ORANGE City Council will ramp up efforts to recover overdue rates after it was revealed Orange ratepayers are falling behind on their payments more so than those in similar council areas.
Financial presentations from Orange City Council’s auditors are generally fairly staid affairs, but Thursday’s audit report turned into a debate about Orange’s high rates when the “deteriorating” unpaid rate ratio was discussed.
As of June 30, 9.87 per cent or about $1.9 million of Orange’s $20 million total rates were still outstanding for the financial year - more than the amount of similar councils that had an average of just 5.85 per cent.
In his presentation to councillors, independent auditor Morse Group’s John O’Malley said the ratio of outstanding rates “required management attention” after deteriorating over the past few years.
In 2011/12, only about 8 per cent of council rates were left unpaid at the end of the year, while in 2010/11 only 5.8 per cent were outstanding.
Mr O’Malley said it was unlikely that Orange residents were in a worse economic position than those in other council areas to account for the amount of unpaid rates.
But councillor Reg Kidd said an increase in outstanding rates was a trend that had been creeping up as people struggled to pay.
“It is a talking point in the city,” he said.
“A lot of people are finding it difficult.”
Councillor Glenn Taylor said council’s rates had been some of the highest in the state for around 30 years.
“We approve that increase [each year] and that’s why people get angry when they see us spend money on other things,” he said.
“We have to look at every cent ... it’s a percentage for us but it’s a dollar for them.”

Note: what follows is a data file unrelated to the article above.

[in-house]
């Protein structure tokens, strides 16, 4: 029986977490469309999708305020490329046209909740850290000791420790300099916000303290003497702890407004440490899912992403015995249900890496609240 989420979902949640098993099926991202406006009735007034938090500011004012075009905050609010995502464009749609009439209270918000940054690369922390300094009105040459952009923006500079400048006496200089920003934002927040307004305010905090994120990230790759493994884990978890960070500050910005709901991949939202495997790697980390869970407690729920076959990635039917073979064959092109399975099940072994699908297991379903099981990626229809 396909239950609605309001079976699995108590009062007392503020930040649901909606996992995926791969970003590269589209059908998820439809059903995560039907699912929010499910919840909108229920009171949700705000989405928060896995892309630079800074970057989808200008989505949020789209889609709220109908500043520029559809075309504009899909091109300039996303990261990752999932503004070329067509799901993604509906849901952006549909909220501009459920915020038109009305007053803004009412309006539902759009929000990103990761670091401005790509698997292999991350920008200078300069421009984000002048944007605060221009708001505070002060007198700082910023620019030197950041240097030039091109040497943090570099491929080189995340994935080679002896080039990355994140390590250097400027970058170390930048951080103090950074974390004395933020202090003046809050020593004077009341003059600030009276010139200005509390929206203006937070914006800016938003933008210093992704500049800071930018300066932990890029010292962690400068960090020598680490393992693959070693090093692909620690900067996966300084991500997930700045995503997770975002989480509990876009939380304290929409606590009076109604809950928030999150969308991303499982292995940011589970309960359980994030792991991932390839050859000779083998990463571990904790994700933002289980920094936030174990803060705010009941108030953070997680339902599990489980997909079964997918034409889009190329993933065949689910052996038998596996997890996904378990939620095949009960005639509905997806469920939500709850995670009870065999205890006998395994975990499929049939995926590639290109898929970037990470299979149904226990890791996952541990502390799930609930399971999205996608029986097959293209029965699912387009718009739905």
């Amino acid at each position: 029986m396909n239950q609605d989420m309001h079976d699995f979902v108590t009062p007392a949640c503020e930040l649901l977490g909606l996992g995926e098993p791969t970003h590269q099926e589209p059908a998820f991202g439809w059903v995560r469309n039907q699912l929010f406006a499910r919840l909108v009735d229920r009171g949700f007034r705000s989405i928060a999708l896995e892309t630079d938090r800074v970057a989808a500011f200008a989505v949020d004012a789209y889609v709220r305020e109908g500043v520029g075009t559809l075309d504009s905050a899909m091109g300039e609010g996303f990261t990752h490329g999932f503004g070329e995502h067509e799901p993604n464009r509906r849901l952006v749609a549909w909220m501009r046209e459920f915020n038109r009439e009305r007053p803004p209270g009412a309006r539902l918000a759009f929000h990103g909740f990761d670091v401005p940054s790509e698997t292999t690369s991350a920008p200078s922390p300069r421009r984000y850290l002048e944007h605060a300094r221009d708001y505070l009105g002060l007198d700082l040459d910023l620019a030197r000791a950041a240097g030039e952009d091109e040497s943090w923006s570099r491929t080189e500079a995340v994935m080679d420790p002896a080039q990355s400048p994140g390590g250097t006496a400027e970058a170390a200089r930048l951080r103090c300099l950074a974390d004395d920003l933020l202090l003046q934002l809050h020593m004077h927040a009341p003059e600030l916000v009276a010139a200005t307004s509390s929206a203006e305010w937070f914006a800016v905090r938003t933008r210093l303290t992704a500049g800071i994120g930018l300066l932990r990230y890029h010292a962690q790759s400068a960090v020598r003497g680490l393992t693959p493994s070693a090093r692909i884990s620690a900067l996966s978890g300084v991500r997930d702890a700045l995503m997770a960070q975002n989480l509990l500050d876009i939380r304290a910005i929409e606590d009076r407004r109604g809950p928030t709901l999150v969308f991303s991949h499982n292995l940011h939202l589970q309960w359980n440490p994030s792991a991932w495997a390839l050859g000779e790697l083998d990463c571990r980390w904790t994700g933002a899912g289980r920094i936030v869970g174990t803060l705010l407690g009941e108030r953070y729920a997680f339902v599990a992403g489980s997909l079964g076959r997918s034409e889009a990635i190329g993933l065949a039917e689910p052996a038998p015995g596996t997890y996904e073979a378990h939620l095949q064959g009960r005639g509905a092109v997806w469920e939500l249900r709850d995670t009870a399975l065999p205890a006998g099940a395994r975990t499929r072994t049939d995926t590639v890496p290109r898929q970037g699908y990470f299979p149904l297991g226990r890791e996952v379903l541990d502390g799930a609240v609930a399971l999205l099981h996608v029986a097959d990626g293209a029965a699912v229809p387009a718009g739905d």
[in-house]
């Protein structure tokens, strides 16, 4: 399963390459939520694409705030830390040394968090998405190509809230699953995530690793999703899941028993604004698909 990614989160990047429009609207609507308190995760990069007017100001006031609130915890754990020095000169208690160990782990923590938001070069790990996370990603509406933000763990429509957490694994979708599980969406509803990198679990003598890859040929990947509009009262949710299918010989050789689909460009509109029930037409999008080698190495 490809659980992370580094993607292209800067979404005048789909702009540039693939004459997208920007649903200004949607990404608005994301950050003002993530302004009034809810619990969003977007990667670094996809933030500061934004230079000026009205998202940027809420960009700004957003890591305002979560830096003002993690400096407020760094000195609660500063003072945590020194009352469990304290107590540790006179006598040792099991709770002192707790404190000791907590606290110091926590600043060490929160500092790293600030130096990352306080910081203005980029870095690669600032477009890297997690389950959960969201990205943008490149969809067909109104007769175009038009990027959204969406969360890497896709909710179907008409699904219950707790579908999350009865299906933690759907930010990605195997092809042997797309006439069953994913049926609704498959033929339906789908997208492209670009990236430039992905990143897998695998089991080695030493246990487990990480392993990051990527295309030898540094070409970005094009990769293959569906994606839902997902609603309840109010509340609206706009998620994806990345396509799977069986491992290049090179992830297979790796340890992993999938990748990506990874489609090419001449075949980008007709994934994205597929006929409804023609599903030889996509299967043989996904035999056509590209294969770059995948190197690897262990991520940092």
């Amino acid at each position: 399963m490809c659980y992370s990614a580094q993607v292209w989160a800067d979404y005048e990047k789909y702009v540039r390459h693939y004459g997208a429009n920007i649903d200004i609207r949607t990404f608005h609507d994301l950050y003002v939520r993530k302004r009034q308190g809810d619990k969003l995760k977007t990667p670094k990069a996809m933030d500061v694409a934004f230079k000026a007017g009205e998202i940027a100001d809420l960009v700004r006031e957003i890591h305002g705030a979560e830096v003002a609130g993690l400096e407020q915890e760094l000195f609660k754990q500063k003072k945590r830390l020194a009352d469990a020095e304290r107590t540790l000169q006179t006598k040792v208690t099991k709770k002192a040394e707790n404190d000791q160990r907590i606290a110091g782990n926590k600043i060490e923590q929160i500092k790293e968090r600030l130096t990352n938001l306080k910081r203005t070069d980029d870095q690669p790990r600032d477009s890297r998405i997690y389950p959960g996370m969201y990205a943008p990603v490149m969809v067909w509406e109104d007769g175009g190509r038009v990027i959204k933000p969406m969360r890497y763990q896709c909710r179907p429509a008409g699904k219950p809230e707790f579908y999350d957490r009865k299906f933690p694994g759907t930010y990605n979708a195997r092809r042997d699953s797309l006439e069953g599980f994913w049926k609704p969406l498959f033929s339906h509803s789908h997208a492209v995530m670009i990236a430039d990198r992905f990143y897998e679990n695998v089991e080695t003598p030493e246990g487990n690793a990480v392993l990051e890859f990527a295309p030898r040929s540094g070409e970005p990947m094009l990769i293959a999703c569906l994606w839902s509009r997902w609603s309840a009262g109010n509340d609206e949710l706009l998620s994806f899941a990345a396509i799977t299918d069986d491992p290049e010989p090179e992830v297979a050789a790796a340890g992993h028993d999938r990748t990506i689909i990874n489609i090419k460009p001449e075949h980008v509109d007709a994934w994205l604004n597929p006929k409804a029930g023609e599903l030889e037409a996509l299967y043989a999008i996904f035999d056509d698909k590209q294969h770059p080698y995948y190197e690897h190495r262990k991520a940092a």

But Mr O’Malley said the historically high rates did not explain the recent increase in unpaid rates.
He said the council could be looked at less favourably by other tiers of government when applying for grants if rates were not increased by the full amount allowed under rate pegging each year.
Mayor John Davis said although times were tough, Orange was the envy of most country areas and much better off financially.
“Some of the outstanding rates have not been the battler,” he said.
“The best payer is the really ordinary person who’s worked hard.”
“Orange is up there with the best of them in regards to security of jobs.”
Unlike other comparable council areas like Bathurst and Dubbo, Cr Davis said Orange ratepayers had historically paid more but had benefited from better facilities like the art gallery, theatre and now indoor aquatic centre - helping to attract medical professionals to town.
Mr O’Malley said the biggest bearing on recovering the outstanding amount was how council staff collected the rates.
Cr Davis said the high number of unpaid rates could be down to when the rates bills fall due.
“They’re supposed to get them out at a consistent time but sometimes they’re early or late,” he said.
“Council staff just need to be aware of it which they are.”
Cr Scott Munro suggested council should “show humanity” and look at waiving rates for people on hard times or introduce a discount for rates paid on time as an incentive for ratepayers.